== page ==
One thing that I have to point out is that regardless of the outcome of yesterday their way of thinking has taken a turn. They understand that strategies are a game plan but for reading. This is how I explained it to them earlier in the year. One cannot read without having some sort of plan to understand the text. This is where reading strategies come into effect. To comprehend the text the reader must engage physically and mentally to accomplish this goals.

All reading strategies are successful when the reader becomes aware of when and how to use it. As teachers, we teach these strategies to facilitate comprehension and interaction with the text. Even though we have preference over certain strategies it’s always good for students to know an array of them in order to pick when necessary. The more the students know the better they are equipped to tackle whatever they are reading.

What other “myths” have you discover your students to have?                      

Wednesday, April 3, 2013

A Big Step: Releasing Responsability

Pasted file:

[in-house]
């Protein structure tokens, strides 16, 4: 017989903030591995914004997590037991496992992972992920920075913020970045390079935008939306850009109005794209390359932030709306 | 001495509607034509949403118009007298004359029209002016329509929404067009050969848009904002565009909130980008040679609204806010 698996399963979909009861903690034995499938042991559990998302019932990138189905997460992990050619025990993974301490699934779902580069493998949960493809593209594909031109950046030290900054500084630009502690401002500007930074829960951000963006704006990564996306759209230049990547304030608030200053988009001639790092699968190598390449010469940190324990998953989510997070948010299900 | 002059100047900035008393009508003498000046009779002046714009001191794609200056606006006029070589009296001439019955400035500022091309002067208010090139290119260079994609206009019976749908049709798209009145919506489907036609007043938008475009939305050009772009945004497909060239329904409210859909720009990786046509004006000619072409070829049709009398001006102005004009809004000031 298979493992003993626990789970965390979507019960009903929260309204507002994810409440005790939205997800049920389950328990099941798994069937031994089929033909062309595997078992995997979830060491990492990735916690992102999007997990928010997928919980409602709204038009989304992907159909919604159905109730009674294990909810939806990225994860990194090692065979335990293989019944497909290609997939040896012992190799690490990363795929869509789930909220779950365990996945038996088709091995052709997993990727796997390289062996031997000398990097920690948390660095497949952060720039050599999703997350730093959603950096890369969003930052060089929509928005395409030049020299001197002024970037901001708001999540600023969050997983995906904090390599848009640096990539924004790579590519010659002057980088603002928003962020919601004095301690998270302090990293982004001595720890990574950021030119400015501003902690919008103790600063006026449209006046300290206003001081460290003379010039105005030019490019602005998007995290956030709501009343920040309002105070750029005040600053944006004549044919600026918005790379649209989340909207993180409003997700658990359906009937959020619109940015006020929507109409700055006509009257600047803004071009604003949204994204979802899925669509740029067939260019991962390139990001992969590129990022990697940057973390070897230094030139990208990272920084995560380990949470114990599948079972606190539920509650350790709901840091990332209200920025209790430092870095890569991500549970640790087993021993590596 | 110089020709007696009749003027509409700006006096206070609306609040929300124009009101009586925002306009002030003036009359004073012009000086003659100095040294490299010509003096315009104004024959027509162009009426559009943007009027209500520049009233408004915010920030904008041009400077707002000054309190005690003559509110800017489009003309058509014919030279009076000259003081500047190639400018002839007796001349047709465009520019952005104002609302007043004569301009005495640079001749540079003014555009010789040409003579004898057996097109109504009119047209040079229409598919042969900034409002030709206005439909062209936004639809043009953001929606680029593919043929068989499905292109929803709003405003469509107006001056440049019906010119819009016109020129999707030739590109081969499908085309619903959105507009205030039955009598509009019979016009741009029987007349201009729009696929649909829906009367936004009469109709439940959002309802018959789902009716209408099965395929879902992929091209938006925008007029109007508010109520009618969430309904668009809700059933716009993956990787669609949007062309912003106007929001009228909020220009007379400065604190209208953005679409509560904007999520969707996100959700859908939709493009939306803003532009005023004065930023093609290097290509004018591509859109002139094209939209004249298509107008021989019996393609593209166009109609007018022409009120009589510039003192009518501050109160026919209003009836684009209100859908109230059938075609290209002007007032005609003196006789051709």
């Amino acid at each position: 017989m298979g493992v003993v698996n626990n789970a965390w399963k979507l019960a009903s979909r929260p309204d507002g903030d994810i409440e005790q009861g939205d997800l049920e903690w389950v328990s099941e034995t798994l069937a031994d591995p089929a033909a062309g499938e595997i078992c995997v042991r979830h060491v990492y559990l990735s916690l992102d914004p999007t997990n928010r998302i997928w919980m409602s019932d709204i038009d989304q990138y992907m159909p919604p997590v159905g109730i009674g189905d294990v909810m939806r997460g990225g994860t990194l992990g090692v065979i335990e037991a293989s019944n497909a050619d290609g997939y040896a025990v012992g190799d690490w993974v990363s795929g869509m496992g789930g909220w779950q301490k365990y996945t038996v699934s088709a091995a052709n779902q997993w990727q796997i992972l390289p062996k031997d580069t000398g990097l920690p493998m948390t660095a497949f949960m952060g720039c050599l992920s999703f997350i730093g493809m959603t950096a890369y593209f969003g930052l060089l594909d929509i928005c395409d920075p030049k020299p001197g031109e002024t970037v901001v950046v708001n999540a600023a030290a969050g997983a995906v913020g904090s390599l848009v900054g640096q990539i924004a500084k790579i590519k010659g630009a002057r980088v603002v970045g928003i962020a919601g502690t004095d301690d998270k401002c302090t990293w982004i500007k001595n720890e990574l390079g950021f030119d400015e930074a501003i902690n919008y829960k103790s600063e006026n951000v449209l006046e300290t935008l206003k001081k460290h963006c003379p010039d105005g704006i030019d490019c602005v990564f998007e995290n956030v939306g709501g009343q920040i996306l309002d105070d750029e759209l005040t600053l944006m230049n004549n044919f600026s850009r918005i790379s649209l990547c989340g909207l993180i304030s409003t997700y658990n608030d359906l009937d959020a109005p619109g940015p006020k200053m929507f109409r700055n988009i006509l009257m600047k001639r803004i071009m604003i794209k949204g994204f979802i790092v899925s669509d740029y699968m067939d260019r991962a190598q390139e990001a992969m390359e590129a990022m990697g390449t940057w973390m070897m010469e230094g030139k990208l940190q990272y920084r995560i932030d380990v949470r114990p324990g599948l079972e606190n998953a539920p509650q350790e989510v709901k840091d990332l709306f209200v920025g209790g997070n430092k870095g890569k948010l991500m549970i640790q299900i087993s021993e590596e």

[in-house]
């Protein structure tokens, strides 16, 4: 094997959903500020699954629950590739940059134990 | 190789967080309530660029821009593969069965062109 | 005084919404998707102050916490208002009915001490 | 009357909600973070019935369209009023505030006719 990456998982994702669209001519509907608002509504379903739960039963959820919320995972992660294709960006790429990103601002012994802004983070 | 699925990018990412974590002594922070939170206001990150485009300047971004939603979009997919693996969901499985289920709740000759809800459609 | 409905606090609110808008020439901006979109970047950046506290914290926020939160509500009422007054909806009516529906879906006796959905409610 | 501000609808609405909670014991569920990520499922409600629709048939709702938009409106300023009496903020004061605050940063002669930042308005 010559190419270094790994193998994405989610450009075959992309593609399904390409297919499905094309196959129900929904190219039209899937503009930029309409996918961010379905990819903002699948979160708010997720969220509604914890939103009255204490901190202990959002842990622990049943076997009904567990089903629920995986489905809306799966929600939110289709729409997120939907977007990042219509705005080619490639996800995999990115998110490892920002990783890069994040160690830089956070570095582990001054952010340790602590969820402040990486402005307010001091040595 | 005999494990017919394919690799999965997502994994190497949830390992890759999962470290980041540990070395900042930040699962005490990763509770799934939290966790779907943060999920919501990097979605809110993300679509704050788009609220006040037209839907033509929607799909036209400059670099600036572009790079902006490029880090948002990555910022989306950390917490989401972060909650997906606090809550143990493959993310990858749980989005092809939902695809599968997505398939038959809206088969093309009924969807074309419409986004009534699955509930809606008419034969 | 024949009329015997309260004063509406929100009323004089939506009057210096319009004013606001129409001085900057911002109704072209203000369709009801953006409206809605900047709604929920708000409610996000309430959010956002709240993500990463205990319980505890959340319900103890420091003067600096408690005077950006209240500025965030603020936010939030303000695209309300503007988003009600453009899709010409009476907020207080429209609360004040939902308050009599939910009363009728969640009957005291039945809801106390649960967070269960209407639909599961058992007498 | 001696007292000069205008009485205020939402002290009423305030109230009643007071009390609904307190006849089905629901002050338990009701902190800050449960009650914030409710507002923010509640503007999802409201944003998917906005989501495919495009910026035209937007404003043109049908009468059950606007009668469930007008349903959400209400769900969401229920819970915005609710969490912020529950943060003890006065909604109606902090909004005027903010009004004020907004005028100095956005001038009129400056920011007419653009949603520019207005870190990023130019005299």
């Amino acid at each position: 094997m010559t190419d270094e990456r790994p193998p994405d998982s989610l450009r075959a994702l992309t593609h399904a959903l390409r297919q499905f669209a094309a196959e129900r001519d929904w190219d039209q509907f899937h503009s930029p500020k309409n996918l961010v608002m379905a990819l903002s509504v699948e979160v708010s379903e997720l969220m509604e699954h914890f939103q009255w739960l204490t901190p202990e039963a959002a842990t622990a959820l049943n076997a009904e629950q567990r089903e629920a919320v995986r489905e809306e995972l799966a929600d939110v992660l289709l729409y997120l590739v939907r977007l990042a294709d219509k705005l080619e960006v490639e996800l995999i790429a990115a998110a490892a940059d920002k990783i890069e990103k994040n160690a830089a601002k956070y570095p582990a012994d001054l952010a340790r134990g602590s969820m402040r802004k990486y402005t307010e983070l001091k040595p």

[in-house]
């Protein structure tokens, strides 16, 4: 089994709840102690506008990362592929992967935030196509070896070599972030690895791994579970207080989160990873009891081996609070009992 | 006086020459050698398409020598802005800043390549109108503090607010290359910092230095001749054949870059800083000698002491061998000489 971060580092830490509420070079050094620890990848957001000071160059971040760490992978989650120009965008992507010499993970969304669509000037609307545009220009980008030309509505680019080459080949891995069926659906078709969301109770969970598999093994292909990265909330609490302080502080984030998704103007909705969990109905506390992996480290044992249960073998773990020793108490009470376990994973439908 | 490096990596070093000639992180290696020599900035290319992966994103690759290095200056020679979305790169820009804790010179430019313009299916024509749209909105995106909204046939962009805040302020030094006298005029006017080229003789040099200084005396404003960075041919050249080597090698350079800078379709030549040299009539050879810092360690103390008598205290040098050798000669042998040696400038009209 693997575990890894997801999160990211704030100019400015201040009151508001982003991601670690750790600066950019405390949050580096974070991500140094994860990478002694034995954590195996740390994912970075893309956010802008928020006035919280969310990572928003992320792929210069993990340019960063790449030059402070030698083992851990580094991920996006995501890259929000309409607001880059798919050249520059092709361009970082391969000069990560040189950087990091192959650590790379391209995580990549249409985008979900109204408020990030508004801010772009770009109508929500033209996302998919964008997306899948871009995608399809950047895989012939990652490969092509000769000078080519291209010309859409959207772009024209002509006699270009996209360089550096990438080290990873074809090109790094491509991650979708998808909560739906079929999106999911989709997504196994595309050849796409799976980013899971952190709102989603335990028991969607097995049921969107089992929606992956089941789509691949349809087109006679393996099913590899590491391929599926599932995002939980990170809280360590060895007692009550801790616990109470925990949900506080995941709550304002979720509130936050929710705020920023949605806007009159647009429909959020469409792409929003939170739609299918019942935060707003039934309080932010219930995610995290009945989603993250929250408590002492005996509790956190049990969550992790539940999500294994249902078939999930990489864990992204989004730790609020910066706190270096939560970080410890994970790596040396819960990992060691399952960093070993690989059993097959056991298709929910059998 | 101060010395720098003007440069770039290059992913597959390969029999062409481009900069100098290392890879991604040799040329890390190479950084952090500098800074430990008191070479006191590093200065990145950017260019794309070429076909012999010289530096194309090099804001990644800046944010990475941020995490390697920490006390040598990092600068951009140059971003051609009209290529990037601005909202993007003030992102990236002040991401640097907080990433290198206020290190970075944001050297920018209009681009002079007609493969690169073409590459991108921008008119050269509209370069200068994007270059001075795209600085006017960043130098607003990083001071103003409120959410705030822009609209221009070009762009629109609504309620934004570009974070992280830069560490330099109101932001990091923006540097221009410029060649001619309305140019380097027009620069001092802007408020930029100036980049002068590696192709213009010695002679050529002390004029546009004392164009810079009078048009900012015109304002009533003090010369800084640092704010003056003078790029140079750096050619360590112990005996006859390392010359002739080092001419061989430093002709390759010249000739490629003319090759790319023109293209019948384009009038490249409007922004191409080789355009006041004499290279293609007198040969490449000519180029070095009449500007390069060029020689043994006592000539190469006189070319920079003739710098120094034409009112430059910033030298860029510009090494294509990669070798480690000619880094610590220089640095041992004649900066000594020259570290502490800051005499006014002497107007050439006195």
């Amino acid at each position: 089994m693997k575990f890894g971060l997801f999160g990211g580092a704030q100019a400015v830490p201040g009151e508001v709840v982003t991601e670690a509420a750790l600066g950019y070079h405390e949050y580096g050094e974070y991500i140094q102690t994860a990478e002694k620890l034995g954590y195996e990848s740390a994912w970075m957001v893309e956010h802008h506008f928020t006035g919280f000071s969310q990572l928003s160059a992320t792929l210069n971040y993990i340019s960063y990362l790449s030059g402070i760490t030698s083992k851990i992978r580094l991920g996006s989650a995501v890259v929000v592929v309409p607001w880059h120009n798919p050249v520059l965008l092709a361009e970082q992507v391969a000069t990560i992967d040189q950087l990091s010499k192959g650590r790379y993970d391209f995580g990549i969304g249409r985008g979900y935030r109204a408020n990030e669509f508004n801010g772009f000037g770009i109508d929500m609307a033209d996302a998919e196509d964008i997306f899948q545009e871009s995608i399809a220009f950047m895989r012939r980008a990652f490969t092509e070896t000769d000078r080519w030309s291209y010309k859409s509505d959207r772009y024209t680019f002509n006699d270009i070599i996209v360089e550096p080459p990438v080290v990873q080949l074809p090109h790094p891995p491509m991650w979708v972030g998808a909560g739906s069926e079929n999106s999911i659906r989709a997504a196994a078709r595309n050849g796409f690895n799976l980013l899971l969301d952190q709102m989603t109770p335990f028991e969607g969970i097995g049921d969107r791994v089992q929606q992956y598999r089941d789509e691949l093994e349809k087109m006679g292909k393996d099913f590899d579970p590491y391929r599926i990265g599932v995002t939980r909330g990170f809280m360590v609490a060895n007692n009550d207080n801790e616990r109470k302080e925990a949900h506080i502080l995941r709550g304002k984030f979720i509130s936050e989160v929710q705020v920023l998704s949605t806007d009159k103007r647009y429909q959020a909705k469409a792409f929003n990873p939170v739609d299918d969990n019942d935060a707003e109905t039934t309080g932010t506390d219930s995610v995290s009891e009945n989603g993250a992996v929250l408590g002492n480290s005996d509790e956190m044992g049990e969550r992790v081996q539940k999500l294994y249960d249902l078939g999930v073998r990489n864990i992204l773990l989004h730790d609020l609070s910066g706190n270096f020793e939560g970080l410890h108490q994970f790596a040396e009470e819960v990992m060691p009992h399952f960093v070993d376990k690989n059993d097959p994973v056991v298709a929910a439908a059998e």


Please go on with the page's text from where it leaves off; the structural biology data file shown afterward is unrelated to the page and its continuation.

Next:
After modeling for a long period of time the reciprocal teaching strategy, I decided the students were ready to take it one step further. Today, I release responsibility to them. Not all the way, but I wanted to evaluate and observe what they have learned. One of the greatest things about releasing responsibility is not only to evaluate them but to analyze my own teaching skills. Once I felt they were ready, I crossed my fingers and waited in anticipation what they will do as I observed them. In my class I feel that this can be a scary moment but at the same time a milestone. I know you might be thinking its ok! But, really the way I see it can be best describe with a quote from Maria Montessori:
When the students are ready for such responsibility to be place upon them, the end product will always tell me a lot about my teaching practices and what they still need to learn. Again, it’s a perfect time for a major reflection.